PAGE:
Some have criticized the MP’s proposal as simply being a effort to politically weaken Mayor Caballero. Others say, as well-intentioned as it is, that the idea of ​​dividing the city would not necessarily be beneficial for the residents of eastern Tijuana – and threatens to separate them further.

Former mayor Héctor Osuna Jaime, a longtime advocate for municipal reform, is among those fiercely opposed to the “Nueva Tijuana” proposal.

In a Facebook post, he argued that the real problem was the need to modernize the structure of municipal government to allow for greater transparency, make council members more accountable to voters, and empower municipalities to raise funds. funds directly through taxes.

“Just dividing the city in half means that instead of having one problem, you have two,” Osuna wrote.

Meanwhile, in the state capital of Mexicali, the state congress last week voted to go ahead with a proposal analysis. If approved, the last step would be a plebiscite to ask voters in Tijuana if they are in favor of the creation of a new municipality.

Also note

  • New details on a brutal kidnapping ring from Tijuana whose members are accused of kidnapping nine people and killing six last year has been revealed after a federal grand jury in Los Angeles issued an indictment against six Mexican citizens living in Tijuana. Union-Tribune reporters Kristina Davis and Wendy Fry used court records and interviews on both sides of the border to replenish an account of how the suspects would target American and Mexican citizens who they believed had family members in the United States able to pay the ransom. (AP, Union-Tribune)
  • An armed attack in Tijuana’s Colonia Nueva Aurora claimed the lives of three children, aged 4, 8 and 9, and their parents. The father, Gerardo Valadez, had lived in Tijuana for several years after being expelled from the United States and received regular visits from his wife and children, who were U.S. citizens, according to Iborn Garcia of the Tijuana PuntoNorte website. The FBI helps in the investigation, according to Telemundo.
  • A fire early in the morning last Thursday destroyed the Saint-François hotel, a unique piece of Tijuana history off Calle Segunda near Avenida Revolution. The structure was originally built at Imperial Beach, but hauled in pieces across the border in the 1920s and reassembled. It closed five years ago and was under renovation. (El Imparcial, Fronteriza de Noticias Agency)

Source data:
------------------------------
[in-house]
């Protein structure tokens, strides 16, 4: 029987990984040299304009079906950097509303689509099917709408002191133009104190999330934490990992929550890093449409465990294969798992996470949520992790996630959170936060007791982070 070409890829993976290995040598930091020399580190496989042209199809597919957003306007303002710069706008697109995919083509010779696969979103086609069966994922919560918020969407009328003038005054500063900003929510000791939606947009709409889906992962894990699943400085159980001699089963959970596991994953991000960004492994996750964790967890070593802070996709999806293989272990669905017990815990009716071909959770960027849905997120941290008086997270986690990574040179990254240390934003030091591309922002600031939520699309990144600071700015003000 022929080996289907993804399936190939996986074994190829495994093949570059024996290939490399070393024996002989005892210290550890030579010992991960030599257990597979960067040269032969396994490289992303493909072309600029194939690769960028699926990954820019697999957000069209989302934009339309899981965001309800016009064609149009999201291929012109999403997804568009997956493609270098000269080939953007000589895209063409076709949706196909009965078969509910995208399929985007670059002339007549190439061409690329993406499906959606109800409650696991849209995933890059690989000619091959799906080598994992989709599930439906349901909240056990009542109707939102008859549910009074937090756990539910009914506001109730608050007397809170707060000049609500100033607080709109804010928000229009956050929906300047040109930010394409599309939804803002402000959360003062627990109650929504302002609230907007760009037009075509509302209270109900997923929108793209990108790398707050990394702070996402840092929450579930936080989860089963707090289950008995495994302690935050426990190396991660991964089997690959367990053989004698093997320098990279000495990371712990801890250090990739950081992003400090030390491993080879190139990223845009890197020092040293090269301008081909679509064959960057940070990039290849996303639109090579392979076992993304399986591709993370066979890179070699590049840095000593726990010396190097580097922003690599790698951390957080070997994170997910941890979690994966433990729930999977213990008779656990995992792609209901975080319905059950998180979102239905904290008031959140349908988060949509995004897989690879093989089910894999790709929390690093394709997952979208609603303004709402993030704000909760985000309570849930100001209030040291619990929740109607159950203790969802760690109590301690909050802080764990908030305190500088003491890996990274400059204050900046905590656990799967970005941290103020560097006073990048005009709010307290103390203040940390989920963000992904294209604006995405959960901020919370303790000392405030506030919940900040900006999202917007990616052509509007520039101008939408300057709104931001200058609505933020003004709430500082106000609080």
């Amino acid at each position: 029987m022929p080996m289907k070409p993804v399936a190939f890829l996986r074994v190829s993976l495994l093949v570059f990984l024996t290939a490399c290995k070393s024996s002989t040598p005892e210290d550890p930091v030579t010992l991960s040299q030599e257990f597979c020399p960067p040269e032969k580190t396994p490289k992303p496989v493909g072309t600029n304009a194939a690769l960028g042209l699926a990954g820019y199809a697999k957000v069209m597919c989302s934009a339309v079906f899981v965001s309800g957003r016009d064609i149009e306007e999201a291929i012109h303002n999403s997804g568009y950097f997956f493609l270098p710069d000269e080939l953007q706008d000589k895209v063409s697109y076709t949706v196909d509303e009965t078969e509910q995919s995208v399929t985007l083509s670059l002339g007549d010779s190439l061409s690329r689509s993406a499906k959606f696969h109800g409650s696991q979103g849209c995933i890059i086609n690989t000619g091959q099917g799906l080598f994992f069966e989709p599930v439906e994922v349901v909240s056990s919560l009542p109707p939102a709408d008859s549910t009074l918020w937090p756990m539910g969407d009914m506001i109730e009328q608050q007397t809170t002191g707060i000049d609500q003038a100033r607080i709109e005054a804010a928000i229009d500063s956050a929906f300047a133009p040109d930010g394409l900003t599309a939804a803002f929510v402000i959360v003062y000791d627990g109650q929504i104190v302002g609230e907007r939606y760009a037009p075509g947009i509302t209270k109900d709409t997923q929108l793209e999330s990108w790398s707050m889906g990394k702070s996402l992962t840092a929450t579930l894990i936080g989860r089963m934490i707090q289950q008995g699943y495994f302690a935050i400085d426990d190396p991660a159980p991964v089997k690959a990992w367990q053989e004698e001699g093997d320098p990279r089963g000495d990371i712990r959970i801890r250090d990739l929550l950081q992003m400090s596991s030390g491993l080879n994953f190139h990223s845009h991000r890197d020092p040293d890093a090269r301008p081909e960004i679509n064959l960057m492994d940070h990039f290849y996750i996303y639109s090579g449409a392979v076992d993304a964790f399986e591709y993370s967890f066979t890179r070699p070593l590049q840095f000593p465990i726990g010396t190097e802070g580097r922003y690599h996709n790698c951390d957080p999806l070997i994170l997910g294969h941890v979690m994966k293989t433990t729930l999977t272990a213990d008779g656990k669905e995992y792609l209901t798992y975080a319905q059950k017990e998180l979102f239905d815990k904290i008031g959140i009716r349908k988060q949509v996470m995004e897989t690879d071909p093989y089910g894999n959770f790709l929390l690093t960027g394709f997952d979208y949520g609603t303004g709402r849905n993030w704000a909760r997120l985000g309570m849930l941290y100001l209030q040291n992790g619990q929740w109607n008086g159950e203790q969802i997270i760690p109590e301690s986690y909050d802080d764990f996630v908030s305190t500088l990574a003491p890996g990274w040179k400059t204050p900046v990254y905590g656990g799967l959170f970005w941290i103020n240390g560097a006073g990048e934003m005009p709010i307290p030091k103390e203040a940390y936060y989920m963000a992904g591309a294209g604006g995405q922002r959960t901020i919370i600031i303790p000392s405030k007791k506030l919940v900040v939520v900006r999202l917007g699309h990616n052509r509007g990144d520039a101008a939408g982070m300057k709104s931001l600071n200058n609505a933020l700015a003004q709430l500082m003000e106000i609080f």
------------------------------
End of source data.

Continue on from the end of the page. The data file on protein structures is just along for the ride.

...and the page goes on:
• Six migrant advocates from Tijuana were honored on Saturday at a ceremony jointly organized by Alma migrant, a non-profit organization in Tijuana and the Mulvaney Center at the University of San Diego. The event at Centro Cultural Tijuana (Cecut) was the culmination of a video project that showcased the testimonies of defenders and highlighted the wide range of efforts made by volunteers and workers in the nonprofit sector, including providing food and shelter, translation services, legal advice, education and assistance to LGBTQ + migrants and deported veterans.
A group of musicians from Oaxaca perform near the US-Mexico border fence in Playas de Tijuana.
A group of musicians from Oaxaca perform near the US-Mexico border fence in Playas de Tijuana in 2018. / Photo courtesy of Jose Maria Cardenas Camacho

And to top it all: An image of a group of members of an Oaxacan group frolicking in the Pacific Ocean next to the US border fence at Playas de Tijuana took first place earlier this month in a competition mexican photo, Mexico in Una Imagen, which seeks to strengthen cultural and national identity. He was shot by Mexican photojournalist José Maria Cardenas, known as Chema by his colleagues. He told me he took the photo in 2018 at a workshop, when he spotted the musicians as they were shooting a promotional video near the fence.